Japan’s Daiichi Sankyo-owned drug maker Ranbaxy Laboratories Ltd has reached an agreement to settle its three-year-old regulatory tussle with the US Food and Drug Administration (FDA). The settlement will allow it to access the world’s biggest drug market for marketing and selling the products manufactured in its two plants based in India.

Ranbaxy, which saw a string of top management shuffles over the past two years, said that it had set aside $500 million to meet any potential civil or criminal liability in connection with the FDA’s investigation.

The company also signed a consent decree with the US drug regulator but this would be subject to approval by the United States District Court for Maryland.

Three years ago, the US drug regulator had banned the sale of 30 drugs made at Ranbaxy’s Dewas (Madhya Pradesh) and Poanta Sahib (Himachal Pradesh) manufacturing facilities and also put a pause to marketing approval for new products after it found that the firm was not conforming to US drug manufacturing norms. This took place two years after the FDA had reportedly warned the company regarding these problems.

The USFDA ban came months after Ranbaxy’s previous promoters Malvinder & Shivinder Singh sold their stake in the company to Japan’s Daiichi Sankyo in a $2.4 billion deal. Although seen as a big catch in one of the fastest growing pharmaceutical markets in the world, the deal proved to be an albatross around the neck of Japan’s third biggest drug maker.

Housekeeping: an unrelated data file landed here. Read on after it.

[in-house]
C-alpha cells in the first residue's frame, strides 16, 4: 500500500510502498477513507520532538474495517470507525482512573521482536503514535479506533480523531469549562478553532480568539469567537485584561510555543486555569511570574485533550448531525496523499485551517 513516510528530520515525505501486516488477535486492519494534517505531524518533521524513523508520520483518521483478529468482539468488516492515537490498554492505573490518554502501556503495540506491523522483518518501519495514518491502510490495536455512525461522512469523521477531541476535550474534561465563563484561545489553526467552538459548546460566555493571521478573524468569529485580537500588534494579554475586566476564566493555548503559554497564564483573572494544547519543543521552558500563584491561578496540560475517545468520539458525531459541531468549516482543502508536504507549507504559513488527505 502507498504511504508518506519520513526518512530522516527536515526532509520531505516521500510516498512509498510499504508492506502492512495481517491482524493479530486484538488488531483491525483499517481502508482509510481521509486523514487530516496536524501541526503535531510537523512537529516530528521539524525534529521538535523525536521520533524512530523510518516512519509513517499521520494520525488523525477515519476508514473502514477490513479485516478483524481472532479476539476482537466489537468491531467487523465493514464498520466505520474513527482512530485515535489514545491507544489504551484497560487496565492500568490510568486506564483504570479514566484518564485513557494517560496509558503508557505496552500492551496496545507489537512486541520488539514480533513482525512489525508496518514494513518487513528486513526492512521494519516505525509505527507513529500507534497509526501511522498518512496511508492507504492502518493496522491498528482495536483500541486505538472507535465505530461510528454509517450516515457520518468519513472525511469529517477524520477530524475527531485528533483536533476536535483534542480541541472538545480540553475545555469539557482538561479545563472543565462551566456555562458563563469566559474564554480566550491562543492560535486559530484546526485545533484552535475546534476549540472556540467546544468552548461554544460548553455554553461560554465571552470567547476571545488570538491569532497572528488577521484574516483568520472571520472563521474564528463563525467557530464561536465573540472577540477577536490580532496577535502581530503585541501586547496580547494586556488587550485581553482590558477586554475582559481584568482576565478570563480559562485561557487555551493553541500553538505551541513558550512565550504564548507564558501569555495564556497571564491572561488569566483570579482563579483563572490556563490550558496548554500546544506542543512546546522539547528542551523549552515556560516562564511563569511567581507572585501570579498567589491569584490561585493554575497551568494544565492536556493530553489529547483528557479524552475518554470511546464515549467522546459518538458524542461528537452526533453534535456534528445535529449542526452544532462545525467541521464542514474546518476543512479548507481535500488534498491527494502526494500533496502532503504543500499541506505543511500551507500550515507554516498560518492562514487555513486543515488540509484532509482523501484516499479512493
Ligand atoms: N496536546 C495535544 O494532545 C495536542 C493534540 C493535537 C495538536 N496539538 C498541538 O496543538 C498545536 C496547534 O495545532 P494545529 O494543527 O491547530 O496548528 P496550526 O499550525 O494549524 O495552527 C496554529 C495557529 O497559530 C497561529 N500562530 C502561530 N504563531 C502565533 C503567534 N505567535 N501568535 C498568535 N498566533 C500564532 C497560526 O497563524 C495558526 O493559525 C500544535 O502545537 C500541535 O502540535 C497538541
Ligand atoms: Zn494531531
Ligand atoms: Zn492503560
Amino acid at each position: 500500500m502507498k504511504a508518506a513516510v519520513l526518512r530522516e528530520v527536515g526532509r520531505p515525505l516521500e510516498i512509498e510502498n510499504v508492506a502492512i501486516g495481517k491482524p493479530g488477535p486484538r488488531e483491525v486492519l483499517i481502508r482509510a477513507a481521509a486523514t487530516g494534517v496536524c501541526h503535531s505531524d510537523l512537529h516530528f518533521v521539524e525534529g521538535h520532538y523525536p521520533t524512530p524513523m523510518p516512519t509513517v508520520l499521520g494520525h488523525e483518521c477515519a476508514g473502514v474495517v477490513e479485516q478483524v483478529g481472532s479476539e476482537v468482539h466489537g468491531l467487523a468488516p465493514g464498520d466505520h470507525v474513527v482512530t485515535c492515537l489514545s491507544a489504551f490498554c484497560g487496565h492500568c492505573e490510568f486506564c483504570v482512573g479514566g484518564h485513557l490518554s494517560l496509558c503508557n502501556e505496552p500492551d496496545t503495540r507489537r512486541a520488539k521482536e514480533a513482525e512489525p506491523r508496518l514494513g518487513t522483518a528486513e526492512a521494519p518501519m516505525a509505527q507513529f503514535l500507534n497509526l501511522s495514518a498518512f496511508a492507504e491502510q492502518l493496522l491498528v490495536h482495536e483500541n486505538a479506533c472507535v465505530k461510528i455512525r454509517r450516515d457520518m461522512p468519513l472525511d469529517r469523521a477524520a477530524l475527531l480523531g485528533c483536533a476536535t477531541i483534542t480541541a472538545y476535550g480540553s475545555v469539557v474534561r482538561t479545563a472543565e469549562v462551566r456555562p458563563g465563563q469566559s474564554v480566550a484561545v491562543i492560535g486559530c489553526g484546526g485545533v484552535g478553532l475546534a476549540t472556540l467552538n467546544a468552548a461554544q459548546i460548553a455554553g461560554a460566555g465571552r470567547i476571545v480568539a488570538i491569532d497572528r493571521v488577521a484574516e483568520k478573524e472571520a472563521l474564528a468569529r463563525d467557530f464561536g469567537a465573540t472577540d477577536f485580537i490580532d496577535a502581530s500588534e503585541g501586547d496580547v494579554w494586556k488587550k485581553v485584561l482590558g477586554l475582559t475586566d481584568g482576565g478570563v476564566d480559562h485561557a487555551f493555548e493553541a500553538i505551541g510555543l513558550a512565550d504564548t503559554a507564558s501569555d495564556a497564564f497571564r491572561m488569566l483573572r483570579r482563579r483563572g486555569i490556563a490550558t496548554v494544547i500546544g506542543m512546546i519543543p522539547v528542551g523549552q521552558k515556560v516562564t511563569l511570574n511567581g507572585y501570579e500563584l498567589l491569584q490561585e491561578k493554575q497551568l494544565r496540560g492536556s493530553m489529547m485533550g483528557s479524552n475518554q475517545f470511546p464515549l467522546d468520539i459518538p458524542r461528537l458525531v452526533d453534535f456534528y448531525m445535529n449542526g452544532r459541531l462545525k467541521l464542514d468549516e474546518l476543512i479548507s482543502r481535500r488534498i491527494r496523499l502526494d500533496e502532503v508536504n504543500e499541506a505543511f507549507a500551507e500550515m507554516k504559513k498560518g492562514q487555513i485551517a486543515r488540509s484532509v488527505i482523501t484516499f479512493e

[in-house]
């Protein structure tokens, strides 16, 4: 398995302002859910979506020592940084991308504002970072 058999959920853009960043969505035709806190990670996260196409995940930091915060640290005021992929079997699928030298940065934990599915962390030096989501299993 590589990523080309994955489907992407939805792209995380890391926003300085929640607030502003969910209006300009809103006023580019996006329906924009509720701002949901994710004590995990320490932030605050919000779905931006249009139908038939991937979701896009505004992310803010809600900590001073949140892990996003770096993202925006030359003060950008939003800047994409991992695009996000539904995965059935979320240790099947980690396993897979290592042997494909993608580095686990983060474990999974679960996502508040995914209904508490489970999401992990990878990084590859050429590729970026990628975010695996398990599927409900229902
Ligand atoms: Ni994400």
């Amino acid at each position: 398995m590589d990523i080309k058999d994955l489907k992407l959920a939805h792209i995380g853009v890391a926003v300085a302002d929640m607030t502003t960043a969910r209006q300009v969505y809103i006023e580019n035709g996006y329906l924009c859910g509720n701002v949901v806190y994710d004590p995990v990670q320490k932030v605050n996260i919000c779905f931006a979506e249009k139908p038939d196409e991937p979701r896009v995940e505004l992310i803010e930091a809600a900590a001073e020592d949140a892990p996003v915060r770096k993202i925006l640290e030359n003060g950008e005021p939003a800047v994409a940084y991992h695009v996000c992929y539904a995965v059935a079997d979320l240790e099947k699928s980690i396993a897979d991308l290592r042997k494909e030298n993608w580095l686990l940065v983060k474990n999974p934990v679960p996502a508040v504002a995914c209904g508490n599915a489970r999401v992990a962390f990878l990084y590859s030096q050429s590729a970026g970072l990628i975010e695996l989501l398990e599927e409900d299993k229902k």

While the previous promoter continued as the chief executive of Ranbaxy for almost a year after selling his family’s stake, the company saw swift changes in the top management between 2009 and 2010. Malvinder Singh stepped down as the CEO in May 2009 and his successor Atul Sobti resigned after spending a little over a year at the helm of affairs.

In August 2010, Arun Sawhney took over as the chief executive and presided over a change in strategy as the company essentially became a generic, low-cost drug maker. Last year, Ranbaxy sold its drug research activities to the Japanese parent and started ramping up its marketing presence.

“We are pleased to have resolved this legacy issue with the FDA as we begin the next chapter in Ranbaxy's history,” said Arun Sawhney, Ranbaxy CEO & managing director. He added that with greater clarity around the outlook for Ranbaxy’s business in the USA, it would allow the firm to focus its efforts on bringing high quality products to the market.

Ranbaxy scrip, which opened 2 per cent higher on Wednesday on the news of settlement, crashed almost 5 per cent in mid-day trade only to recover later in the afternoon and was trading at Rs 401 on the BSE, up 1.6 per cent from the closing price on Tuesday.

With the USFDA settlement, the company has cleaned up a long pending issue. Late last month, the company had started selling a low-cost version of Lipitor, a blockbuster cholesterol-lowering drug under the stable of Pfizer that rakes in multi-billion dollars in annual revenues for the world’s largest pharma company.

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